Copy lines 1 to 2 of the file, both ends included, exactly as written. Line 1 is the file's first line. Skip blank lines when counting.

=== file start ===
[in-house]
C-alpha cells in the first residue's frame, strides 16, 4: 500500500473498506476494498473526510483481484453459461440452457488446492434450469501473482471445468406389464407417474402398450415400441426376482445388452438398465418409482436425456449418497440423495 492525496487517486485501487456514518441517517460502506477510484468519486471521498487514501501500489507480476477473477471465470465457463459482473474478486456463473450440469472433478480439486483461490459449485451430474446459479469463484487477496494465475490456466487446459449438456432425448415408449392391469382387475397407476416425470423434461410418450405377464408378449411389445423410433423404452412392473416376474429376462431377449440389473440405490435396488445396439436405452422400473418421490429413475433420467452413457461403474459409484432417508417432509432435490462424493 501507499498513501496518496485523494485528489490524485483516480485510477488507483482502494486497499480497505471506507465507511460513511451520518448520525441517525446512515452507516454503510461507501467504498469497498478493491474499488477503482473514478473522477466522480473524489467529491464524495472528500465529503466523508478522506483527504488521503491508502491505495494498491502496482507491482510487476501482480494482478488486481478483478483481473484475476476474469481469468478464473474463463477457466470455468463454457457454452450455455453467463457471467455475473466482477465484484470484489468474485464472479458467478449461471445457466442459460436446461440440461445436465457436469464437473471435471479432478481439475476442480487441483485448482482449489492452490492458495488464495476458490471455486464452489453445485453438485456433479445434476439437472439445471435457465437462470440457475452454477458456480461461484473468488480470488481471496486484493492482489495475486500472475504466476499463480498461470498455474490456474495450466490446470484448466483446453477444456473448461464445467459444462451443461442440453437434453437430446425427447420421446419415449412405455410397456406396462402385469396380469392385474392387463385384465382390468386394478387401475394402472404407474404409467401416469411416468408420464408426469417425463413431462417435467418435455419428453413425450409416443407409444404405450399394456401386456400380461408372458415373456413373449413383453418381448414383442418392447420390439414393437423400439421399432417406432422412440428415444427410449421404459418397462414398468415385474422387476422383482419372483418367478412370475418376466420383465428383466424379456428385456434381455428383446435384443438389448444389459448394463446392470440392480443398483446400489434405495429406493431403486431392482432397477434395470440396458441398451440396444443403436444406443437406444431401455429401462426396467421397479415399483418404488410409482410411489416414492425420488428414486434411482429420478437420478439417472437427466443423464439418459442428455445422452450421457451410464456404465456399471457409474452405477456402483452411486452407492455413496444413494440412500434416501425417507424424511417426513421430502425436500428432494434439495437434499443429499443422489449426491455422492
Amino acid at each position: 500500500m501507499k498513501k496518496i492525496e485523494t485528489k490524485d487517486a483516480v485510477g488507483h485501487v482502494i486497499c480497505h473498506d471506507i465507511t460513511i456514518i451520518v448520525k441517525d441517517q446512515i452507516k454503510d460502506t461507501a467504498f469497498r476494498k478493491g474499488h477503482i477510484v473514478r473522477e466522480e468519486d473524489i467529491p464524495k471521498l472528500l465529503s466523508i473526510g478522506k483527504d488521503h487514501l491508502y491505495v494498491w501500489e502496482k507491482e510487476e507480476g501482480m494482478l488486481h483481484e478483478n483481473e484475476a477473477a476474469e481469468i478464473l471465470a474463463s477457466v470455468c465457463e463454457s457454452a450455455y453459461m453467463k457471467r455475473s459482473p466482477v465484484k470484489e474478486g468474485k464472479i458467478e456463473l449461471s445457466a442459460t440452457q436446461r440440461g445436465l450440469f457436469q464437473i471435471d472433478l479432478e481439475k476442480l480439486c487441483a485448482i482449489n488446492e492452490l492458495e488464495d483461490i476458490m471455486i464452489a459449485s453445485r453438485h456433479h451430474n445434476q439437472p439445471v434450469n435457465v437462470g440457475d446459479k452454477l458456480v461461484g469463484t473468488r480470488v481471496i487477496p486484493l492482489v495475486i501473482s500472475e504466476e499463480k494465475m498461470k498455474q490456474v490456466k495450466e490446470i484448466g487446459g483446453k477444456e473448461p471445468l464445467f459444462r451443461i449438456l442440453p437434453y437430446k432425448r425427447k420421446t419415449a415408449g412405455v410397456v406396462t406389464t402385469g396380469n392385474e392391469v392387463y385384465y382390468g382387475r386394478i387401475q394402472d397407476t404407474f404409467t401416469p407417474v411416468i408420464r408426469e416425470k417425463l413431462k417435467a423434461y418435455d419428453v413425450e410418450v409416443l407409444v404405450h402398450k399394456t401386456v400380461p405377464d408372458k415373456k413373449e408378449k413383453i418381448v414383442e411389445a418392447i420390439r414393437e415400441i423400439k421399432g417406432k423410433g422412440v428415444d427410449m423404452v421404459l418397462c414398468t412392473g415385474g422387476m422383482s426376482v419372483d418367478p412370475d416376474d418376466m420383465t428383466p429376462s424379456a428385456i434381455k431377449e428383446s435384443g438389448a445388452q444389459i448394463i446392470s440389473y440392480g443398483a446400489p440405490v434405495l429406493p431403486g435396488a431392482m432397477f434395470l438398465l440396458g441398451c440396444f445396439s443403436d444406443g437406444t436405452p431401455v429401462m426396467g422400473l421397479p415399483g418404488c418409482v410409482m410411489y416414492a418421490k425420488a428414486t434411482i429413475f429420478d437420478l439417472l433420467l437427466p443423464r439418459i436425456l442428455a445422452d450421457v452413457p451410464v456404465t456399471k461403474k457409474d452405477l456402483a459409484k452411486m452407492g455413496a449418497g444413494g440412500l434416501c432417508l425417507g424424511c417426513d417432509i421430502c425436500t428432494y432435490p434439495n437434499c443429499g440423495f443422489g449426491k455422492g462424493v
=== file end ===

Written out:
[in-house]
C-alpha cells in the first residue's frame, strides 16, 4: 500500500473498506476494498473526510483481484453459461440452457488446492434450469501473482471445468406389464407417474402398450415400441426376482445388452438398465418409482436425456449418497440423495 492525496487517486485501487456514518441517517460502506477510484468519486471521498487514501501500489507480476477473477471465470465457463459482473474478486456463473450440469472433478480439486483461490459449485451430474446459479469463484487477496494465475490456466487446459449438456432425448415408449392391469382387475397407476416425470423434461410418450405377464408378449411389445423410433423404452412392473416376474429376462431377449440389473440405490435396488445396439436405452422400473418421490429413475433420467452413457461403474459409484432417508417432509432435490462424493 501507499498513501496518496485523494485528489490524485483516480485510477488507483482502494486497499480497505471506507465507511460513511451520518448520525441517525446512515452507516454503510461507501467504498469497498478493491474499488477503482473514478473522477466522480473524489467529491464524495472528500465529503466523508478522506483527504488521503491508502491505495494498491502496482507491482510487476501482480494482478488486481478483478483481473484475476476474469481469468478464473474463463477457466470455468463454457457454452450455455453467463457471467455475473466482477465484484470484489468474485464472479458467478449461471445457466442459460436446461440440461445436465457436469464437473471435471479432478481439475476442480487441483485448482482449489492452490492458495488464495476458490471455486464452489453445485453438485456433479445434476439437472439445471435457465437462470440457475452454477458456480461461484473468488480470488481471496486484493492482489495475486500472475504466476499463480498461470498455474490456474495450466490446470484448466483446453477444456473448461464445467459444462451443461442440453437434453437430446425427447420421446419415449412405455410397456406396462402385469396380469392385474392387463385384465382390468386394478387401475394402472404407474404409467401416469411416468408420464408426469417425463413431462417435467418435455419428453413425450409416443407409444404405450399394456401386456400380461408372458415373456413373449413383453418381448414383442418392447420390439414393437423400439421399432417406432422412440428415444427410449421404459418397462414398468415385474422387476422383482419372483418367478412370475418376466420383465428383466424379456428385456434381455428383446435384443438389448444389459448394463446392470440392480443398483446400489434405495429406493431403486431392482432397477434395470440396458441398451440396444443403436444406443437406444431401455429401462426396467421397479415399483418404488410409482410411489416414492425420488428414486434411482429420478437420478439417472437427466443423464439418459442428455445422452450421457451410464456404465456399471457409474452405477456402483452411486452407492455413496444413494440412500434416501425417507424424511417426513421430502425436500428432494434439495437434499443429499443422489449426491455422492